Note: This parenting column originally ran in the Greeley Tribune back in November of 2013. I’m asked about it on occasion, so I share it every year around this time, in the spirit of Thanksgiving. Enjoy!
The old proverb “it takes a village to raise a child” has become a bit of a controversial phrase in recent years. Somewhere along the line, it became infused with political philosophy and the role of government in our society, but I believe its true meaning has little to do with such things.
I believe the phrase advocates for a general sense of community and the benefits it lends to a free society. Under that interpretation, I don’t think many people would argue against the idea that while parents are ultimately responsible for raising their kids, there are indeed significant advantages that come with living in a society that is invested in the betterment of all of our children.
Again, I’m not talking about the part that politicians and legislation play. I’m talking about the part that us ordinary citizens play of our own free will, in our everyday lives.
A few weeks ago, I was involved in a book study at my church. My pastor was leading the weekly discussion and he one day asked the group of participants if any of us had ever received a “blessing” from someone outside of a church setting.
The question was certainly subjective because a blessing can come in many forms, but I was caught slightly off-guard by the memory that immediately popped to the forefront of my mind. It was from over 30 years ago, and though I had never spoken nor written about it until that very moment, it’s one that has lingered in my consciousness ever since.
I believe I was in the forth or fifth grade at the time. It was a cold winter day. Snow was on the ground. I was walking home from school by myself, and when I reached the top of the block where I lived, a garbage truck pulled up to a house I was about to stroll past.
Hanging off the back of the truck was a man who was probably in his late twenties. Like many “trash men” I remember from back then, his clothes were filthy and he was bundled up with gloves and a stocking cap to keep himself warm. He was an African American which was sort of a rarity to see in the predominantly white Green Mountain area of Lakewood, Colorado back in the early 1980’s. He had large, yellow headphones clamped to his ears with music playing so loudly from a Walkman hidden somewhere in his coat that I could nearly make out which song it was. He was really into the music too, thrusting his head back and forth wildly to the beat, and shouting out a few, sporadic lyrics.
He didn’t see me at first, and I was so taken back by how lost in the music he was that I couldn’t help but form a smile and even laugh a little. I stopped walking for a moment, knowing he was about to leap from the truck, down to the sidewalk in front of me to empty a pair of trashcans.
When he did, he noticed me chuckling at his performance. He smiled back, and turned even more animated for my benefit, busting a couple of quick dance moves to try and broaden my smile (which he did). He quickly emptied the trashcans, returned them to the sidewalk, and then jumped back on to the truck.
Before the truck’s driver stepped on the gas to move down to the next house on their route, the man on the back abruptly ended his music routine, removed his earphones, and said to me, “Stay in school. Stay in school so you don’t have to do what I do when you grow up.”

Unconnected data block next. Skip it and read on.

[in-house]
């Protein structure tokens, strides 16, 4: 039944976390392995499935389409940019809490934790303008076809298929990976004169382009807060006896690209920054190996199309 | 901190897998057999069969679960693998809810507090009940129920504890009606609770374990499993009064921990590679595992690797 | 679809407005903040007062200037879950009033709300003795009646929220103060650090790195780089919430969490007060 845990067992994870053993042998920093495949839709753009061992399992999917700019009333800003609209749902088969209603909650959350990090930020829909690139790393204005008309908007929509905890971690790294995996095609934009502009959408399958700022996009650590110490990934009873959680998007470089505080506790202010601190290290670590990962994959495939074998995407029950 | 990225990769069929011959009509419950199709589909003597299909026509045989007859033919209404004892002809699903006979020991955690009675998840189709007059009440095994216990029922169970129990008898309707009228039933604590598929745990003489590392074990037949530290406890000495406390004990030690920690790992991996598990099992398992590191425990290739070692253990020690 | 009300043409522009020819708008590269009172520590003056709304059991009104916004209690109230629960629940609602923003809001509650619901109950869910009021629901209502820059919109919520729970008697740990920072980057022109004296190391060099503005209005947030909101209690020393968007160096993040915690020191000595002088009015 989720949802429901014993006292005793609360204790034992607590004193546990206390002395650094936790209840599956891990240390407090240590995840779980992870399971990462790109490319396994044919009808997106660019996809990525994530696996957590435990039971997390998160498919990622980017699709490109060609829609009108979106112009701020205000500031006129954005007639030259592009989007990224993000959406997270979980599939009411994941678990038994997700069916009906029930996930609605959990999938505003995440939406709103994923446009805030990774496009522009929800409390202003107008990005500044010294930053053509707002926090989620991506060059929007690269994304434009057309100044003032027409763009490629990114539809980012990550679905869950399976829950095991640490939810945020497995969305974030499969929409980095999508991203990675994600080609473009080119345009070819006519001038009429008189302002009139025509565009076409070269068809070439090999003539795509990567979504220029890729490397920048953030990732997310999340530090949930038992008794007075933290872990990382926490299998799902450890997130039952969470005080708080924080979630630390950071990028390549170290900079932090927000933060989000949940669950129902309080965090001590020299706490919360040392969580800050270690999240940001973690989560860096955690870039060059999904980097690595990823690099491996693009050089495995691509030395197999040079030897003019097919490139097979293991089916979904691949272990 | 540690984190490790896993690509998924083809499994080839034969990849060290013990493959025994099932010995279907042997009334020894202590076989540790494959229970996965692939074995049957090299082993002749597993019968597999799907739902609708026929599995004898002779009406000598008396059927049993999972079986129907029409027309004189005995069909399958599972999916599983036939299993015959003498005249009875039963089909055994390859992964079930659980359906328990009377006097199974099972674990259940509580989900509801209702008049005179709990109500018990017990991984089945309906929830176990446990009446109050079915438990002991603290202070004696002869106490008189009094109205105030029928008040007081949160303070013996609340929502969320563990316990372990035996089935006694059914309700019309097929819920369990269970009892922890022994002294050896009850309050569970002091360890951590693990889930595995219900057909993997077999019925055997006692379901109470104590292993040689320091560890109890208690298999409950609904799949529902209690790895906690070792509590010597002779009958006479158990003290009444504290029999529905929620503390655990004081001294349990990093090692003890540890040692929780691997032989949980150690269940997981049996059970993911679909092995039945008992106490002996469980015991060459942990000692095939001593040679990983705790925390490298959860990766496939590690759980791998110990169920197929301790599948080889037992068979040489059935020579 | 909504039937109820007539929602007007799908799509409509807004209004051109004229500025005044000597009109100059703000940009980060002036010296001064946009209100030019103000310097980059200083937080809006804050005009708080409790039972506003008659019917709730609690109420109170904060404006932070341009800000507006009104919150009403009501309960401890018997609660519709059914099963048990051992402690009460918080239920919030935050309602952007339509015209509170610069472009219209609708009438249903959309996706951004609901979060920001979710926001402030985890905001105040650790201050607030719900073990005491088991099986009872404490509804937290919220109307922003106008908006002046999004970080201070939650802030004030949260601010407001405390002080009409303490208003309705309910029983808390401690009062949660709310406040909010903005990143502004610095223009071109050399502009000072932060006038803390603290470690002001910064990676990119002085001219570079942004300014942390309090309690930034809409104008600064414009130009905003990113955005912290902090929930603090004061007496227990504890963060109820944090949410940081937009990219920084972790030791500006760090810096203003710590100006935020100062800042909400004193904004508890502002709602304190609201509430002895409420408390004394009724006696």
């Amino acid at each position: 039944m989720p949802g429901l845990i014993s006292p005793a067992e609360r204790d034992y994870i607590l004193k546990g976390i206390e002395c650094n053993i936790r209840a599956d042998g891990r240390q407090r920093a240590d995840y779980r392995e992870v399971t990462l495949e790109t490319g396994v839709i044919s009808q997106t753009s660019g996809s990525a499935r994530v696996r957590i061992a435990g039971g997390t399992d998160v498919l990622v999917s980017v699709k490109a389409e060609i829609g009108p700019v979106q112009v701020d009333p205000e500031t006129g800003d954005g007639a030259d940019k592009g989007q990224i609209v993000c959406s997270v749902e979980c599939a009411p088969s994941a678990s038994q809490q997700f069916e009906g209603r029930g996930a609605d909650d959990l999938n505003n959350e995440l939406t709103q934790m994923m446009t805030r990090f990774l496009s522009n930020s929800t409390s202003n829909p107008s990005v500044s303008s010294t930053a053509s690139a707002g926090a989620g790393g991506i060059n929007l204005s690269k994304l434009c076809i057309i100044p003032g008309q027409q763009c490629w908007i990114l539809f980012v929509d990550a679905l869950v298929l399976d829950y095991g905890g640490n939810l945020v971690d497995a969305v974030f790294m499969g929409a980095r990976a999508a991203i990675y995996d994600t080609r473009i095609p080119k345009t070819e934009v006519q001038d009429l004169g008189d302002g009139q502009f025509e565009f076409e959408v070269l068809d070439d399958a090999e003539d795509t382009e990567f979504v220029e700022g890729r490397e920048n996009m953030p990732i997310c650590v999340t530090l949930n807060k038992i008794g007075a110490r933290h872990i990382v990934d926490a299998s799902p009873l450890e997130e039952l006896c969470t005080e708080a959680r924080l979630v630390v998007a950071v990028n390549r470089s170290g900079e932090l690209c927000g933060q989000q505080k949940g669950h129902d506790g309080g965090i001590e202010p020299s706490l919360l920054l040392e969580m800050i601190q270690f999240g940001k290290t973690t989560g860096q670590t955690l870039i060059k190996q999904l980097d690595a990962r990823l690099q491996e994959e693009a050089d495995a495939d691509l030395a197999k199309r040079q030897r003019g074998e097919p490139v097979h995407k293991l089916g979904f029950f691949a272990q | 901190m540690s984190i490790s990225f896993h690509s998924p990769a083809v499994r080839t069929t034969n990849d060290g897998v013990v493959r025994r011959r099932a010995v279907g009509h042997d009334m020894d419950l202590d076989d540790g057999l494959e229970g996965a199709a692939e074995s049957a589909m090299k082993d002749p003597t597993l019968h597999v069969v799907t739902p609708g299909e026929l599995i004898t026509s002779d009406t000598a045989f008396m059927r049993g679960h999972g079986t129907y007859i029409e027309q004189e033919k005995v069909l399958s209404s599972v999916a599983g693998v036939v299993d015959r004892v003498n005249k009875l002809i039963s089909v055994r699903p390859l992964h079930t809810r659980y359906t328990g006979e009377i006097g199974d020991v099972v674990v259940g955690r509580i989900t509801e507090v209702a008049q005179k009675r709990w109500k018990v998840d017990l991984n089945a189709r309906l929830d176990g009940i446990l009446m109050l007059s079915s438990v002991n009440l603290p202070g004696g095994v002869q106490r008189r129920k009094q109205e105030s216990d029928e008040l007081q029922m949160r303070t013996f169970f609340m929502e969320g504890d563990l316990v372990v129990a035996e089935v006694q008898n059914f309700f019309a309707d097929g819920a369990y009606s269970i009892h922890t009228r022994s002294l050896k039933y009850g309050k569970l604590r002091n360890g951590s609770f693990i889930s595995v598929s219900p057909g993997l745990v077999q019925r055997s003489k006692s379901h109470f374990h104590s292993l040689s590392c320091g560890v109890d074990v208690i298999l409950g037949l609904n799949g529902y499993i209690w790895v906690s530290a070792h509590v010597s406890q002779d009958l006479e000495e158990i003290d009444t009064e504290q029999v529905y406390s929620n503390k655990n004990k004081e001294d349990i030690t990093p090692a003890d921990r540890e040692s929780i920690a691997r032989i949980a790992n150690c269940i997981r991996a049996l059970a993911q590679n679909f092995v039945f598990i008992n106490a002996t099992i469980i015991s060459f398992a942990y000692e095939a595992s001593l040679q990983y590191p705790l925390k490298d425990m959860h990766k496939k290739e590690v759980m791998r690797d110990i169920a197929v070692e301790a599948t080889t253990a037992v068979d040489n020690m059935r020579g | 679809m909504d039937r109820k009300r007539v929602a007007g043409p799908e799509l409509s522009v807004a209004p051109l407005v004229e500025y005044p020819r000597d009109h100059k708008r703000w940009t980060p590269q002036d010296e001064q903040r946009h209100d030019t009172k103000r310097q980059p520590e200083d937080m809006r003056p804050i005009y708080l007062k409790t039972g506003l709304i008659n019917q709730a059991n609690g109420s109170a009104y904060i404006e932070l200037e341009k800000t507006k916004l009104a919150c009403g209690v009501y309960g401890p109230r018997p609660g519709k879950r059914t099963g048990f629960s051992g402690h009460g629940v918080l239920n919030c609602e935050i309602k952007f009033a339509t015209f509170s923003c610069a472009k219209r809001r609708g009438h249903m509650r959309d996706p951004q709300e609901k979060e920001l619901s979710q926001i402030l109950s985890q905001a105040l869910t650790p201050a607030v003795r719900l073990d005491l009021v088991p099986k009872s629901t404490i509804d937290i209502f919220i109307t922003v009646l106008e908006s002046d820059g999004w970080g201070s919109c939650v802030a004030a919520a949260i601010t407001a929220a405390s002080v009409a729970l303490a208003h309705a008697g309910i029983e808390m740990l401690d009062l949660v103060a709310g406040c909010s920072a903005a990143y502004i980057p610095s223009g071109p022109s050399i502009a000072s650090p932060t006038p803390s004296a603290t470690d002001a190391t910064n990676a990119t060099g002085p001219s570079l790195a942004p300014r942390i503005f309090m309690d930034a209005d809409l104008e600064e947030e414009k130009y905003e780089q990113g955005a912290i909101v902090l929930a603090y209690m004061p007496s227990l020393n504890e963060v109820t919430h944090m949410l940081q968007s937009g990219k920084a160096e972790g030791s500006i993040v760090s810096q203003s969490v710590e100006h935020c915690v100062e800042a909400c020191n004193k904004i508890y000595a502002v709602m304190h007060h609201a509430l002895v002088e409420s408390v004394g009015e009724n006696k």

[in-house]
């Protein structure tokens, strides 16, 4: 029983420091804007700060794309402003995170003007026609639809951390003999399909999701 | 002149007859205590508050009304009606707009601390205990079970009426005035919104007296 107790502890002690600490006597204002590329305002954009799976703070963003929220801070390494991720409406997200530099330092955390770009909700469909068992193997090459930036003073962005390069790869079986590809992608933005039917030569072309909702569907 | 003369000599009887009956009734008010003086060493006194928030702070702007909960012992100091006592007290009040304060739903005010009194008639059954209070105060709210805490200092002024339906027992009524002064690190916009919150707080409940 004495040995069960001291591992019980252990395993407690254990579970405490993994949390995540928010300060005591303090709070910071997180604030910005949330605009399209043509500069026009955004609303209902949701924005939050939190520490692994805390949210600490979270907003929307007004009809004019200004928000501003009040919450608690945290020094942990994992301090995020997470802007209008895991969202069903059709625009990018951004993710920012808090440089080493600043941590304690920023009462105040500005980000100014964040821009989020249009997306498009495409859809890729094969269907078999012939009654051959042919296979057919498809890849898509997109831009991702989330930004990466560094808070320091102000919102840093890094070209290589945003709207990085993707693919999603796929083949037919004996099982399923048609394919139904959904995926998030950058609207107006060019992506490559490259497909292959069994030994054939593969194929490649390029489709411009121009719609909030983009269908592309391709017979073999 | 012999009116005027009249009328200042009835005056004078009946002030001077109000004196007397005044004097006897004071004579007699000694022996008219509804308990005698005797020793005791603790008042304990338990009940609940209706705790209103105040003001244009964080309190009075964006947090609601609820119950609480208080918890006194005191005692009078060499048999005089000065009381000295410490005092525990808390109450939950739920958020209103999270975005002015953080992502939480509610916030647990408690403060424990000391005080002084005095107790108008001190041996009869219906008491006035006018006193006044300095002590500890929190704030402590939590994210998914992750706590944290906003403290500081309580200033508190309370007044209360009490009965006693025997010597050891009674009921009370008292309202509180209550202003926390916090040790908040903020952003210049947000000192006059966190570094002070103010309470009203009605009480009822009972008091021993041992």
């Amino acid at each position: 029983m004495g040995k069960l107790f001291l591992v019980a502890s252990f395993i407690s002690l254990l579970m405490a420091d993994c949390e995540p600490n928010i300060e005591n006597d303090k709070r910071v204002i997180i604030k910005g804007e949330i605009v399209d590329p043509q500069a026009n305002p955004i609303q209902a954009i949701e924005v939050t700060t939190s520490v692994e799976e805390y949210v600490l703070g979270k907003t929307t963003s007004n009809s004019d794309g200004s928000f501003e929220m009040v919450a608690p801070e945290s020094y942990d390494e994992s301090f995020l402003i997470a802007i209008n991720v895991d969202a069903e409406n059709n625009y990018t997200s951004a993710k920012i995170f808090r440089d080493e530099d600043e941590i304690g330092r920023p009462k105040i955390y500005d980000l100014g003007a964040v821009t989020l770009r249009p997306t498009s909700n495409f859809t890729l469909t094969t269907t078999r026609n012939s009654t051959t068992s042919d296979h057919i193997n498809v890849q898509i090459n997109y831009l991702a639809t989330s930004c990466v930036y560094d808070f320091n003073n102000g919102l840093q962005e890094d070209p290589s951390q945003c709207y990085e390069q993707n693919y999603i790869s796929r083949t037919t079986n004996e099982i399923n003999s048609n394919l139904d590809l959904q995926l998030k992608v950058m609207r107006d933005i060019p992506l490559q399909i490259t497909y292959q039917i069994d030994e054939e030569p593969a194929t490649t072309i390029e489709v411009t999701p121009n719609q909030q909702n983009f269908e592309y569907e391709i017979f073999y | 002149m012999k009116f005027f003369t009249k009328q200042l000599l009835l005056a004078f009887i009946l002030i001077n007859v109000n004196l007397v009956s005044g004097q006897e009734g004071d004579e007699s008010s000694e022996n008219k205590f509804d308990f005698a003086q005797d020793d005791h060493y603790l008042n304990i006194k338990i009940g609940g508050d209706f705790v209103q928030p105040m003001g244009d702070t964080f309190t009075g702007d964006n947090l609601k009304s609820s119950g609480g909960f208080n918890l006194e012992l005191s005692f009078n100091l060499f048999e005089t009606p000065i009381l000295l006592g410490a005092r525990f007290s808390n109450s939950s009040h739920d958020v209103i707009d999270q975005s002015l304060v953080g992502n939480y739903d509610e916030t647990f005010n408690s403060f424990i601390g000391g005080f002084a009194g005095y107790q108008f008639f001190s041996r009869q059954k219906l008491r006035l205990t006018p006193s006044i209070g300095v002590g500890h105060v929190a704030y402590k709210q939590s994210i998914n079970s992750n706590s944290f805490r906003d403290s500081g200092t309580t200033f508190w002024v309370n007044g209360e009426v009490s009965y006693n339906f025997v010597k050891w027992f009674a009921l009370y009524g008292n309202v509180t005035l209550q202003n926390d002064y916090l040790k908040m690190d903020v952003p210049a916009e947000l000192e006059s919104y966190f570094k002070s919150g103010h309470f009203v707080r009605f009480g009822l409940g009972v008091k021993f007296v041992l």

He kept his eyes trained on mine for a moment, making certain that I’d heard him. I nodded to let him know I had.
He smiled and said, “Good.” The truck then took off down the street and I never saw him again.
For me, the moment really was nothing less than a blessing. This was a complete stranger who didn’t know a thing about me. We likely had very little in common. Yet, he took the opportunity during our chance, brief encounter to use the knowledge he had learned, from what he clearly perceived as a mistake in his own life, to urge me in a better direction. This black man, during an era that was far more racially-tense than today’s, viewed this white kid as someone who had their entire life left to live, and he selflessly took the time to inspire me to succeed in that life.
It had a profound impact on me, and though I don’t attribute the education I worked hard to acquire solely to this man, he certainly played a part in it.
My parents, from a very early age, instilled in me the importance of a good education. But as is probably the case with many kids, the things my parents told me didn’t always seem valuable at the time. We have a tendency in our youth to sometimes diminish our parents’ expressed wisdom as being redundant and rhetorical. After all, did any of us truly ever understand (until we were older) the significance of being told that we should eat all of the food on our plates because children in third-world countries were starving to death? I know I didn’t get it.
It sometimes takes that same message coming from someone else – an outsider who speaks from personal experience and has nothing to gain – before it really sinks in.
I don’t think many of us realize how easy it can be for an individual to make a difference in a child’s life. I don’t think many of us realize that a random act of kindness can embed itself in a child’s mind and heart for the rest of their existence, and help shape the person they ultimately become.
If we all did realize this, and understood that we can give everyday, meaningful blessings to children, just imagine all of the amazing adults our villages would produce.